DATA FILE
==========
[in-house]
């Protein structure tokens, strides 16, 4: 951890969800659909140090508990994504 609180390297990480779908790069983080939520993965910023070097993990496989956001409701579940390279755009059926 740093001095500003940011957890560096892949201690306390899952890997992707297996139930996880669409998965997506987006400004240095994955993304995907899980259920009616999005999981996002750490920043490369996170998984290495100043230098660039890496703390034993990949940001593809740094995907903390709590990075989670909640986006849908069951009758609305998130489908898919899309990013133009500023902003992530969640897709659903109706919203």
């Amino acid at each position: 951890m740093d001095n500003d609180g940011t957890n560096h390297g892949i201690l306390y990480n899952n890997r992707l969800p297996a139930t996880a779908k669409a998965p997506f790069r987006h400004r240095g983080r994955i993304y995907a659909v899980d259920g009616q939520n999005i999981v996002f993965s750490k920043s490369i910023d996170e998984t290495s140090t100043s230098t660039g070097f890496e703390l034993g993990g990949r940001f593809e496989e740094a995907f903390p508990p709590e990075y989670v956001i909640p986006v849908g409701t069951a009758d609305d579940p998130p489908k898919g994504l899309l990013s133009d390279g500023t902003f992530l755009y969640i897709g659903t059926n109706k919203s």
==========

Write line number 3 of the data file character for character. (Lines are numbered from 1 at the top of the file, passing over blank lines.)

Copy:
């Amino acid at each position: 951890m740093d001095n500003d609180g940011t957890n560096h390297g892949i201690l306390y990480n899952n890997r992707l969800p297996a139930t996880a779908k669409a998965p997506f790069r987006h400004r240095g983080r994955i993304y995907a659909v899980d259920g009616q939520n999005i999981v996002f993965s750490k920043s490369i910023d996170e998984t290495s140090t100043s230098t660039g070097f890496e703390l034993g993990g990949r940001f593809e496989e740094a995907f903390p508990p709590e990075y989670v956001i909640p986006v849908g409701t069951a009758d609305d579940p998130p489908k898919g994504l899309l990013s133009d390279g500023t902003f992530l755009y969640i897709g659903t059926n109706k919203s």